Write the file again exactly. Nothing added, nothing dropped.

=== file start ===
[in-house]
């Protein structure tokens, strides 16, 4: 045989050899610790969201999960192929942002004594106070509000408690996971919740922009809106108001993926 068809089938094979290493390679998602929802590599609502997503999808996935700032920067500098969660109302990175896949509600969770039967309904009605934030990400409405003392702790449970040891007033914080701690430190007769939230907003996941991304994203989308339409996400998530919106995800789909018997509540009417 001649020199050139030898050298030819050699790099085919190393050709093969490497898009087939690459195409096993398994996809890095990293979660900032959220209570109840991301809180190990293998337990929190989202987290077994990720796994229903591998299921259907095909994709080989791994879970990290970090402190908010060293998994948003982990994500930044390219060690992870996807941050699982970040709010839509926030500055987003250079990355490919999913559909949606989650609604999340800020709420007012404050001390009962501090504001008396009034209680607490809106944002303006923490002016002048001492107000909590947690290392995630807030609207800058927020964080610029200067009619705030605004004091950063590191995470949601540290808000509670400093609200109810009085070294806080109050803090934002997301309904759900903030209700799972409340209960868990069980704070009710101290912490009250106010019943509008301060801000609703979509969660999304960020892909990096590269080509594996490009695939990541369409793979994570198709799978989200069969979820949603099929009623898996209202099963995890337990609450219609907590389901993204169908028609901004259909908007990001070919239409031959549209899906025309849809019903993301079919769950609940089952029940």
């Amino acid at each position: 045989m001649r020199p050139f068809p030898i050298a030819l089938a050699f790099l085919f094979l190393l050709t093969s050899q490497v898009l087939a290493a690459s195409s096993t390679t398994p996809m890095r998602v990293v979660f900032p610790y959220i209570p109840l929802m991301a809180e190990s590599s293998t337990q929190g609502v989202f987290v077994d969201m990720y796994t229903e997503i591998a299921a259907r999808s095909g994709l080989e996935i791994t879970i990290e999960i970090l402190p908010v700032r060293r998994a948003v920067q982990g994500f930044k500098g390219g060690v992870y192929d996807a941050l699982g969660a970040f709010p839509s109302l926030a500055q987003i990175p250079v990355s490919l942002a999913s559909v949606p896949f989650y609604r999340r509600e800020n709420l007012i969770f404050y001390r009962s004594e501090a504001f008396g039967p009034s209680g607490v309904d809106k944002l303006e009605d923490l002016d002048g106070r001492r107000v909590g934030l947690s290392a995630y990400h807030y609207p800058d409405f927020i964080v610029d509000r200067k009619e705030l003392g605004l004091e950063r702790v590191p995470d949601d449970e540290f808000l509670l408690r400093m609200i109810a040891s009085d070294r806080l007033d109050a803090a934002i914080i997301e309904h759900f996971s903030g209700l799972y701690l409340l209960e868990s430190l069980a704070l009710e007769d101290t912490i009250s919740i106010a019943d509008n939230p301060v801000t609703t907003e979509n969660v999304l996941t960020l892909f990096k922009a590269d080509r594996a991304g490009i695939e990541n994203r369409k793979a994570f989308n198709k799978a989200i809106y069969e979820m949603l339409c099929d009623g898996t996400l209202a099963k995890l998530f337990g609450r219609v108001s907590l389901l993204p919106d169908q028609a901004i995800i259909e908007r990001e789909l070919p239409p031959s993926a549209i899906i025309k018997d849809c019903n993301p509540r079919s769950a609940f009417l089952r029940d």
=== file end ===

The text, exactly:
[in-house]
């Protein structure tokens, strides 16, 4: 045989050899610790969201999960192929942002004594106070509000408690996971919740922009809106108001993926 068809089938094979290493390679998602929802590599609502997503999808996935700032920067500098969660109302990175896949509600969770039967309904009605934030990400409405003392702790449970040891007033914080701690430190007769939230907003996941991304994203989308339409996400998530919106995800789909018997509540009417 001649020199050139030898050298030819050699790099085919190393050709093969490497898009087939690459195409096993398994996809890095990293979660900032959220209570109840991301809180190990293998337990929190989202987290077994990720796994229903591998299921259907095909994709080989791994879970990290970090402190908010060293998994948003982990994500930044390219060690992870996807941050699982970040709010839509926030500055987003250079990355490919999913559909949606989650609604999340800020709420007012404050001390009962501090504001008396009034209680607490809106944002303006923490002016002048001492107000909590947690290392995630807030609207800058927020964080610029200067009619705030605004004091950063590191995470949601540290808000509670400093609200109810009085070294806080109050803090934002997301309904759900903030209700799972409340209960868990069980704070009710101290912490009250106010019943509008301060801000609703979509969660999304960020892909990096590269080509594996490009695939990541369409793979994570198709799978989200069969979820949603099929009623898996209202099963995890337990609450219609907590389901993204169908028609901004259909908007990001070919239409031959549209899906025309849809019903993301079919769950609940089952029940």
């Amino acid at each position: 045989m001649r020199p050139f068809p030898i050298a030819l089938a050699f790099l085919f094979l190393l050709t093969s050899q490497v898009l087939a290493a690459s195409s096993t390679t398994p996809m890095r998602v990293v979660f900032p610790y959220i209570p109840l929802m991301a809180e190990s590599s293998t337990q929190g609502v989202f987290v077994d969201m990720y796994t229903e997503i591998a299921a259907r999808s095909g994709l080989e996935i791994t879970i990290e999960i970090l402190p908010v700032r060293r998994a948003v920067q982990g994500f930044k500098g390219g060690v992870y192929d996807a941050l699982g969660a970040f709010p839509s109302l926030a500055q987003i990175p250079v990355s490919l942002a999913s559909v949606p896949f989650y609604r999340r509600e800020n709420l007012i969770f404050y001390r009962s004594e501090a504001f008396g039967p009034s209680g607490v309904d809106k944002l303006e009605d923490l002016d002048g106070r001492r107000v909590g934030l947690s290392a995630y990400h807030y609207p800058d409405f927020i964080v610029d509000r200067k009619e705030l003392g605004l004091e950063r702790v590191p995470d949601d449970e540290f808000l509670l408690r400093m609200i109810a040891s009085d070294r806080l007033d109050a803090a934002i914080i997301e309904h759900f996971s903030g209700l799972y701690l409340l209960e868990s430190l069980a704070l009710e007769d101290t912490i009250s919740i106010a019943d509008n939230p301060v801000t609703t907003e979509n969660v999304l996941t960020l892909f990096k922009a590269d080509r594996a991304g490009i695939e990541n994203r369409k793979a994570f989308n198709k799978a989200i809106y069969e979820m949603l339409c099929d009623g898996t996400l209202a099963k995890l998530f337990g609450r219609v108001s907590l389901l993204p919106d169908q028609a901004i995800i259909e908007r990001e789909l070919p239409p031959s993926a549209i899906i025309k018997d849809c019903n993301p509540r079919s769950a609940f009417l089952r029940d």